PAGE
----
After the Pause
Thinking about the results of controlling and coercing children
“For last year's words belong to last year's language
And next year's words await another voice.
And to make an end is to make a beginning.” ~ T.S. Eliot
Mid-November of last year, I decided to pause my various writing projects “until the new year.” I wanted, I wrote, to refocus “on the more immediate and less theoretical aspects of life.” A very immediate situation arose near Christmas in the form of a serious family illness, and I took a longer pause than I had planned. Now that I am easing myself back into a broader focus, I have found that life has gifted me, yet again, with a new perspective – one that could result in new language and a new voice, as well as new questions to challenge old assumptions. The words are slowly returning, but what that will look like as this project redevelops this year, I do not know. While I've been gone, many more of you have signed on to become readers. Thank you for your faith in me to return and for your interest in my thoughts and words.
I've been thinking and writing about how children learn for over 45 years now. (I also lived it with my own two children in the 1970s and ‘80s.) One of the main themes running through that body of work is how adults control children. Parents do it and schools do it. It hinders learning and damages their development. And recently, I've been thinking about how that attitude toward kids shapes how we relate to each other as adults, with specific reference to where we're at as a society after three years of public health manipulation regarding Covid-19.
But first, because most people don't think much about how we control children, let me tell you what I mean. We nudge, then pressure kids. If that doesn't work, we try fear, and if that doesn't work, we employ outright coercion. It's the proverbial slippery slope. We think we have that right because we assume we know better than younger people what they should be doing, thinking, and learning – and when. And, to exercise that control efficiently – because we adults are busy people, you know – we need kids to keep to our agenda and timelines. We justify this approach by claiming it will make them resilient in addition to being well educated. We think that to become well educated children must attend school and be bullied into staying there lest they won't get a job or otherwise know how to function in adult life, and will therefore be failures. It's for their own good, we agree.
To me, this behaviour signals that the adults in most schools and families lack basic respect for children as people. In fact, I think that those who try to control kids may have lost touch with their own humanity! How else to explain the microaggressions and other not-so-subtle abuses against children occur daily in schools? I regularly hear about treatment ranging from isolation rooms or the withholding of classroom treats for perceived bad behaviour to public shaming of kids who don't behave or “perform” as expected by the adults in charge. This reward/punishment type of coercion is usually transactional and centred in power and ageism. It also displays an inexcusable lack of understanding about learning.
What Coercion Does
All that coercion in the name of control and discipline creates a hostile environment against which some children rebel (aka “misbehave”). Nevertheless, the coercion is so egregiously effective that many young people learn to tolerate the status quo no matter how unjust, oppressive, or merely boring it might feel. They learn to be obedient and what our society calls “well socialized.”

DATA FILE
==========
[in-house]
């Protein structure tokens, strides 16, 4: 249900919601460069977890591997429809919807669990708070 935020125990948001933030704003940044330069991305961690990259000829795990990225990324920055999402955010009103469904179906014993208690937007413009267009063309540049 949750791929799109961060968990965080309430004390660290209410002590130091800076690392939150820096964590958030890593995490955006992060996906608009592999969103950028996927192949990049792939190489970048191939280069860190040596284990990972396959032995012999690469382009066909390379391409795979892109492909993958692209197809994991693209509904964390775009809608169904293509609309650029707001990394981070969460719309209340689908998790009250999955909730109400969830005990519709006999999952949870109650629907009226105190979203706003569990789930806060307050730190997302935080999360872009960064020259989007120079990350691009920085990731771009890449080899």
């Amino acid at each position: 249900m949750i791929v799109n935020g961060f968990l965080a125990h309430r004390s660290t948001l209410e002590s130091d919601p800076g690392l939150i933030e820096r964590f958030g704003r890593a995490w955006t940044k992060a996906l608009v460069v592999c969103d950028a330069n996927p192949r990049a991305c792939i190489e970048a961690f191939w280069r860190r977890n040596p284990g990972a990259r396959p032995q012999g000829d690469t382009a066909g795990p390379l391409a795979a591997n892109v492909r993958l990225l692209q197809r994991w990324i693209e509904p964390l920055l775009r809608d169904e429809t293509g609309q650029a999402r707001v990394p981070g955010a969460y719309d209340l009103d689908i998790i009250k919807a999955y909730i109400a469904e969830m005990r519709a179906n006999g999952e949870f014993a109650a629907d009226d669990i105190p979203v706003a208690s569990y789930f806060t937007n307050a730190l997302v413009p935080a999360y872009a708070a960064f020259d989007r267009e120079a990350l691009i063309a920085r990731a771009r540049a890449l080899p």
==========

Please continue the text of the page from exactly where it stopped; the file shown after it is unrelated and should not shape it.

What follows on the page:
This psychological victimization and conditioning of children is a human rights problem, even though many people don't believe children even have rights. Not only that, it's a self-perpetuating downward spiral.
Once we've learned to obey instructions under fear of punishment at school or home, we can be easy to manipulate in other ways as we grow older. The walking wounded who were damaged by that coercion don't always recognize it as control or manipulation. For instance, we often hear adults justify spanking their kids by saying that they were treated similarly as children and “turned out just fine.” And how many of us welcomed serious limitations on our rights during government lockdowns and mandates presumably designed to limit the spread of a virus?
At the same time, when our vulnerability has been exploited as children, some of us grow up to relish power and, therefore, to treat others similarly to how we were treated in our families and schools. All of this coercion and control of children and young people creates fertile ground for both abusers and abused, and contributes to divisions and hatred, to exploitation and denial, and a variety of other ethical and moral problems.
In fact, it looks to me like we're suffering from a serious crisis in that regard.
The solutions are, at this stage, not simple. But those of us with children in our lives can begin by changing how we relate to them. We can help them to recognize, question, and push back against abusive power, not succumb to it. More than that, we can learn how to provide them with the respect, trust, love, safety, inspiration, mentoring, and community that they need rather than damaging them socially, intellectually, and emotionally by abusing the power our society grants us over its children. There are already many families living in that way with children and many inspirational resources online.
I believe that if we nurture children’s intrinsic motivation, rather than trying to force them to follow a path that we think is best, we can trust them to create a better world than the one we’re leaving to them. In fact, I think this revolution has never been needed more than at this very moment.
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